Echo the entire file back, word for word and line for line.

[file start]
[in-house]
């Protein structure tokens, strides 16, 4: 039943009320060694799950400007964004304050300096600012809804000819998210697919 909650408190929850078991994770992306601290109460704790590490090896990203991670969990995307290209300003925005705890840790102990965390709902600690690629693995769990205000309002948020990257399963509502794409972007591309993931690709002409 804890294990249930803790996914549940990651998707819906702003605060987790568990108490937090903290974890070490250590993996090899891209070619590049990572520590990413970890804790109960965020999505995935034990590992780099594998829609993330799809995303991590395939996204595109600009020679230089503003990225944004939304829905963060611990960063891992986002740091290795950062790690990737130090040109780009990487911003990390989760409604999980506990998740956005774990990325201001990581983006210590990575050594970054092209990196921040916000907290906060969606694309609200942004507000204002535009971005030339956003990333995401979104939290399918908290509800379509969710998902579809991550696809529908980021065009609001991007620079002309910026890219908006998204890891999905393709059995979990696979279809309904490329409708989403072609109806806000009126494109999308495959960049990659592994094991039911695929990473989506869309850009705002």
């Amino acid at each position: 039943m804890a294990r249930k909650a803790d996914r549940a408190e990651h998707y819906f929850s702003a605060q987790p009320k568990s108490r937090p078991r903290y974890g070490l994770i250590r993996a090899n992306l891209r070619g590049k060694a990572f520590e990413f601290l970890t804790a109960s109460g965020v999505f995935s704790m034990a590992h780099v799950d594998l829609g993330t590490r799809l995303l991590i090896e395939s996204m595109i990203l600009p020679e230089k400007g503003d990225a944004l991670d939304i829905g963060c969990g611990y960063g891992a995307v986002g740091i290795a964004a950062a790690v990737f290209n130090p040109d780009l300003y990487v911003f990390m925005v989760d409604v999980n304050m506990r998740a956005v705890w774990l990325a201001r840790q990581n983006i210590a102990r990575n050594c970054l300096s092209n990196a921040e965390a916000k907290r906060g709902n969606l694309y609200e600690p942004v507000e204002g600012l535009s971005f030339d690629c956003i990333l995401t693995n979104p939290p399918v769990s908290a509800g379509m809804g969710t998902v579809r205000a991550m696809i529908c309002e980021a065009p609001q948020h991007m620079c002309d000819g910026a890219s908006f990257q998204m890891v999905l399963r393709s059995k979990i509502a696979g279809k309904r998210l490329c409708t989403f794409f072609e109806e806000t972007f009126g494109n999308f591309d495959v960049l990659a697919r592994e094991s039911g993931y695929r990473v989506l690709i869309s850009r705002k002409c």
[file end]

[in-house]
């Protein structure tokens, strides 16, 4: 039943009320060694799950400007964004304050300096600012809804000819998210697919 909650408190929850078991994770992306601290109460704790590490090896990203991670969990995307290209300003925005705890840790102990965390709902600690690629693995769990205000309002948020990257399963509502794409972007591309993931690709002409 804890294990249930803790996914549940990651998707819906702003605060987790568990108490937090903290974890070490250590993996090899891209070619590049990572520590990413970890804790109960965020999505995935034990590992780099594998829609993330799809995303991590395939996204595109600009020679230089503003990225944004939304829905963060611990960063891992986002740091290795950062790690990737130090040109780009990487911003990390989760409604999980506990998740956005774990990325201001990581983006210590990575050594970054092209990196921040916000907290906060969606694309609200942004507000204002535009971005030339956003990333995401979104939290399918908290509800379509969710998902579809991550696809529908980021065009609001991007620079002309910026890219908006998204890891999905393709059995979990696979279809309904490329409708989403072609109806806000009126494109999308495959960049990659592994094991039911695929990473989506869309850009705002």
């Amino acid at each position: 039943m804890a294990r249930k909650a803790d996914r549940a408190e990651h998707y819906f929850s702003a605060q987790p009320k568990s108490r937090p078991r903290y974890g070490l994770i250590r993996a090899n992306l891209r070619g590049k060694a990572f520590e990413f601290l970890t804790a109960s109460g965020v999505f995935s704790m034990a590992h780099v799950d594998l829609g993330t590490r799809l995303l991590i090896e395939s996204m595109i990203l600009p020679e230089k400007g503003d990225a944004l991670d939304i829905g963060c969990g611990y960063g891992a995307v986002g740091i290795a964004a950062a790690v990737f290209n130090p040109d780009l300003y990487v911003f990390m925005v989760d409604v999980n304050m506990r998740a956005v705890w774990l990325a201001r840790q990581n983006i210590a102990r990575n050594c970054l300096s092209n990196a921040e965390a916000k907290r906060g709902n969606l694309y609200e600690p942004v507000e204002g600012l535009s971005f030339d690629c956003i990333l995401t693995n979104p939290p399918v769990s908290a509800g379509m809804g969710t998902v579809r205000a991550m696809i529908c309002e980021a065009p609001q948020h991007m620079c002309d000819g910026a890219s908006f990257q998204m890891v999905l399963r393709s059995k979990i509502a696979g279809k309904r998210l490329c409708t989403f794409f072609e109806e806000t972007f009126g494109n999308f591309d495959v960049l990659a697919r592994e094991s039911g993931y695929r990473v989506l690709i869309s850009r705002k002409c």